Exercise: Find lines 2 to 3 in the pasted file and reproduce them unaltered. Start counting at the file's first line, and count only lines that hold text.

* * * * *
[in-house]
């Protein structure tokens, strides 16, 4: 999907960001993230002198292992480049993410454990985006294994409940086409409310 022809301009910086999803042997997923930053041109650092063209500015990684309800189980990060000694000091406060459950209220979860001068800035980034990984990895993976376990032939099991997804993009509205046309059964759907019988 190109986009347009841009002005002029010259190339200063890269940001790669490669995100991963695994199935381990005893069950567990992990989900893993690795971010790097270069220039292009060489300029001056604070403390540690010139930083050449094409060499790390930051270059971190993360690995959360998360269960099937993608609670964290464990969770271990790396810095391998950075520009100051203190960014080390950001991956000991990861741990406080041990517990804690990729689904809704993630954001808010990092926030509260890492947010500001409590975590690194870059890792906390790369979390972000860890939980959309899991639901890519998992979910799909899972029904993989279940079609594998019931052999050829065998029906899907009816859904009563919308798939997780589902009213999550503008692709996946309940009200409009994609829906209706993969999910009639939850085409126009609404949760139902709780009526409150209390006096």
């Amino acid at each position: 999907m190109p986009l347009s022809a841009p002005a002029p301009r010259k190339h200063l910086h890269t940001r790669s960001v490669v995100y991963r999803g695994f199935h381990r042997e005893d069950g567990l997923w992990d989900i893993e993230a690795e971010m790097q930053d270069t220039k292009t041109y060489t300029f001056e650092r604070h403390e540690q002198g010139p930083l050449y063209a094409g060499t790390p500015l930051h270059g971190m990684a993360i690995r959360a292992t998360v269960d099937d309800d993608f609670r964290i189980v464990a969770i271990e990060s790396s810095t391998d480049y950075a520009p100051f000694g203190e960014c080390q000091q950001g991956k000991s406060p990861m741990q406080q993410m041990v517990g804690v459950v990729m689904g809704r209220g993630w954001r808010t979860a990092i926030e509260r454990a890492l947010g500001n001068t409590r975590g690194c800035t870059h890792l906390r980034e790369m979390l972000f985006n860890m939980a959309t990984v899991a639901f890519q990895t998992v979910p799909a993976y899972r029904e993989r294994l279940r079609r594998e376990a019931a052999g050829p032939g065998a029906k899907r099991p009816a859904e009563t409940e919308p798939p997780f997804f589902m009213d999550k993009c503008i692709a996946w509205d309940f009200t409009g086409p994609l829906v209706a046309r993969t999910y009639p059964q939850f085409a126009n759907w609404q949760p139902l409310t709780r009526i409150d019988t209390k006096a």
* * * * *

């Protein structure tokens, strides 16, 4: 999907960001993230002198292992480049993410454990985006294994409940086409409310 022809301009910086999803042997997923930053041109650092063209500015990684309800189980990060000694000091406060459950209220979860001068800035980034990984990895993976376990032939099991997804993009509205046309059964759907019988 190109986009347009841009002005002029010259190339200063890269940001790669490669995100991963695994199935381990005893069950567990992990989900893993690795971010790097270069220039292009060489300029001056604070403390540690010139930083050449094409060499790390930051270059971190993360690995959360998360269960099937993608609670964290464990969770271990790396810095391998950075520009100051203190960014080390950001991956000991990861741990406080041990517990804690990729689904809704993630954001808010990092926030509260890492947010500001409590975590690194870059890792906390790369979390972000860890939980959309899991639901890519998992979910799909899972029904993989279940079609594998019931052999050829065998029906899907009816859904009563919308798939997780589902009213999550503008692709996946309940009200409009994609829906209706993969999910009639939850085409126009609404949760139902709780009526409150209390006096």
């Amino acid at each position: 999907m190109p986009l347009s022809a841009p002005a002029p301009r010259k190339h200063l910086h890269t940001r790669s960001v490669v995100y991963r999803g695994f199935h381990r042997e005893d069950g567990l997923w992990d989900i893993e993230a690795e971010m790097q930053d270069t220039k292009t041109y060489t300029f001056e650092r604070h403390e540690q002198g010139p930083l050449y063209a094409g060499t790390p500015l930051h270059g971190m990684a993360i690995r959360a292992t998360v269960d099937d309800d993608f609670r964290i189980v464990a969770i271990e990060s790396s810095t391998d480049y950075a520009p100051f000694g203190e960014c080390q000091q950001g991956k000991s406060p990861m741990q406080q993410m041990v517990g804690v459950v990729m689904g809704r209220g993630w954001r808010t979860a990092i926030e509260r454990a890492l947010g500001n001068t409590r975590g690194c800035t870059h890792l906390r980034e790369m979390l972000f985006n860890m939980a959309t990984v899991a639901f890519q990895t998992v979910p799909a993976y899972r029904e993989r294994l279940r079609r594998e376990a019931a052999g050829p032939g065998a029906k899907r099991p009816a859904e009563t409940e919308p798939p997780f997804f589902m009213d999550k993009c503008i692709a996946w509205d309940f009200t409009g086409p994609l829906v209706a046309r993969t999910y009639p059964q939850f085409a126009n759907w609404q949760p139902l409310t709780r009526i409150d019988t209390k006096a």